Nelson Mandela Admitted to Hospital

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File photo taken on Feb. 3, 2005 showing South African former president Nelson Mandela during a speech in Trafagar Square, London.
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Nelson Mandela was "responding positively" to treatment Thursday after being readmitted to hospital with a lung infection, the latest health scare for the much-loved anti-apartheid icon.

The frail 94-year-old former South African president was hospitalized just before midnight on Wednesday, the presidency said, urging people around the world to pray for him.

"The doctors advise that former president Nelson Mandela is responding positively to the treatment he is undergoing for a recurring lung infection," President Jacob Zuma's office said in a short statement.

"He remains under treatment and observation in hospital."

The Nobel peace laureate, regarded as the father of the "rainbow nation", was conscious when he was admitted, presidency spokesman Mac Maharaj told AFP.

It is the second time this month that Mandela has spent the night in hospital and follows a nearly three-week stay in December for the lung infection and for gallstone surgery, after which he was released for home-based care.

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Mandela was diagnosed with early-stage tuberculosis in 1988 during his near three-decades in prison under the white-minority apartheid regime and has long problems with his lungs.

"Doctors are attending to him, ensuring that he has the best possible expert medical treatment and comfort," Zuma's office said earlier.

Zuma wished "Madiba", as South Africa's first black president is affectionately known, a quick recovery and asked for people around the world to pray for him.

"We appeal to the people of South Africa and the world to pray for our beloved Madiba and his family and to keep them in their thoughts," he said.

"We have full confidence in the medical team and know that they will do everything possible to ensure recovery."

Revered at home and abroad as the symbol of the country's peaceful shift to democracy after apartheid, his "long walk to freedom" in 1990 after 27 years behind bars was one of the most potent images of the time.

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But as he has grown increasingly frail, he has not appeared in public since South Africa's football World Cup final in 2010, six years after retiring from public life.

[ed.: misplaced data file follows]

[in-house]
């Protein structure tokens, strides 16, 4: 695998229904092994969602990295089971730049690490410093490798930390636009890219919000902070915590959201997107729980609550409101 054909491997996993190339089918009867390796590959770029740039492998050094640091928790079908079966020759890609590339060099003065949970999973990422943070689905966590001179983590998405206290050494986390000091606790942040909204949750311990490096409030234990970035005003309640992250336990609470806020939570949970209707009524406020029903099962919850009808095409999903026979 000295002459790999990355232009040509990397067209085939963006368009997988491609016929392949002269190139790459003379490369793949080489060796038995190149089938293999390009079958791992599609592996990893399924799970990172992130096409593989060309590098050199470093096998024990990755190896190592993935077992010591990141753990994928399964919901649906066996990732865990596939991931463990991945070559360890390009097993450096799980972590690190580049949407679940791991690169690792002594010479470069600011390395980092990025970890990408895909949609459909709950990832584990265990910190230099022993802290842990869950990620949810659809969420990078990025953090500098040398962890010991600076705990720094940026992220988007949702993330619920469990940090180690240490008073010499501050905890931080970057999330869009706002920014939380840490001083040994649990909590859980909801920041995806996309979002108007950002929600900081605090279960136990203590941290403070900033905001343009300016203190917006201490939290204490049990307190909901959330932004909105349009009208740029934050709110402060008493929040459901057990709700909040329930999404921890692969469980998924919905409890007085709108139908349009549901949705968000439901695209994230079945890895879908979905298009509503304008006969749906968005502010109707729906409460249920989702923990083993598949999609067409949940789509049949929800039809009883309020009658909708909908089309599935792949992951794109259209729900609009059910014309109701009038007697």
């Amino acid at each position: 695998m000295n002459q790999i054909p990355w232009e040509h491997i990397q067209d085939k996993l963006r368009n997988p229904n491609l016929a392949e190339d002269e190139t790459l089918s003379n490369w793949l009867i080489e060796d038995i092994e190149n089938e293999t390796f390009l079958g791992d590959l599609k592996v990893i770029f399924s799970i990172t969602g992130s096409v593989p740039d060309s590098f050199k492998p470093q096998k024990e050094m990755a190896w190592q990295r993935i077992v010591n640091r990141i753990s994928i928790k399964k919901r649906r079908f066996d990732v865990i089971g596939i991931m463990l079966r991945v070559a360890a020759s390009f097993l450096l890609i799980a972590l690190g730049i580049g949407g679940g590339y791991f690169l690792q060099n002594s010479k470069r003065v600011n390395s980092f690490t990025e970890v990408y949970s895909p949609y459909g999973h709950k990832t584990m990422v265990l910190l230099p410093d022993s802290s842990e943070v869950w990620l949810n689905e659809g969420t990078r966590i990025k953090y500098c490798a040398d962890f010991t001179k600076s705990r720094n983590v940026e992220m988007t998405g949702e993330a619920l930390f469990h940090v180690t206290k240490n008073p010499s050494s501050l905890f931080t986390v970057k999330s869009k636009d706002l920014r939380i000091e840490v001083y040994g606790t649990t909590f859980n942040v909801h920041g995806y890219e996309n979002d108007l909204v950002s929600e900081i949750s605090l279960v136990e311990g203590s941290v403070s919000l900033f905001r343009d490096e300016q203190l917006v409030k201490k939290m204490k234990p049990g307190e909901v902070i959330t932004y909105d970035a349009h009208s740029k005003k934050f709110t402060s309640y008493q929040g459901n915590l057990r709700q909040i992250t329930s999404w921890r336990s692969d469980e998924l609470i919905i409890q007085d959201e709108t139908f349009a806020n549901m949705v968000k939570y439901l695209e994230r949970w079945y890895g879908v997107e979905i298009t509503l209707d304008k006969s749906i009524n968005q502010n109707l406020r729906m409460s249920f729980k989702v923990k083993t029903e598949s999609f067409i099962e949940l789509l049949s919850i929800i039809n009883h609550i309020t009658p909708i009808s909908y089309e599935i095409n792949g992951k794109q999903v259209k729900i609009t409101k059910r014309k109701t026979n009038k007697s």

The ruling African National Congress, the once-banned liberation movement that Mandela led into power, serving as president for one term from 1994, also called for prayers for their former leader.

"During these trying times we wish President Mandela well and for his family to be strong," the party said in a statement, adding that it was "confident that the treatment will be successful".

The name and location of the hospital treating Mandela were not disclosed, to allow the medical team to focus on their work and to shield the family from the intense media interest.

"We know they are going through a difficult time and we want to ensure that their privacy is maintained," Maharaj said.

Mandela's December hospital stay was his longest since he walked free in 1990.

Early last year, he was admitted for a minor exploratory procedure to investigate persistent abdominal pain. In 2011, he was hospitalized for two nights for an unnamed acute respiratory infection.

News of his latest ill health was slow to reach Qunu, his rural childhood Eastern Cape village where he had spent recent years before leaving in December.

"Most of the people in the village don't know even that he is in hospital," Zimsile Gamakulu, a local guide and also of the Madiba clan, told AFP, adding that villagers "wish him a long life".

"They miss him a lot, especially the older ones," he added. "They hope that he may come back home."

In February, Zuma said he found Mandela "comfortable and relaxed" and watching television at his Johannesburg home.

"He had the brightest smile," said Zuma.

Earlier this month, his friend and renowned human rights lawyer George Bizos, who defended Mandela during his 1960s treason trial, said the ex-president was aware of current political events but was having some trouble with his memory.

"Unfortunately he sometimes forgets that one or two of them had passed on and has a blank face when you tell him that Walter Sisulu and some others are no longer with us," Bizos said.

Sisulu, a former ANC leader who was Mandela's political mentor, died nearly a decade ago.

Last month, two of his granddaughters released a picture of a smiling Mandela sitting with his youngest great-grandson in an armchair.

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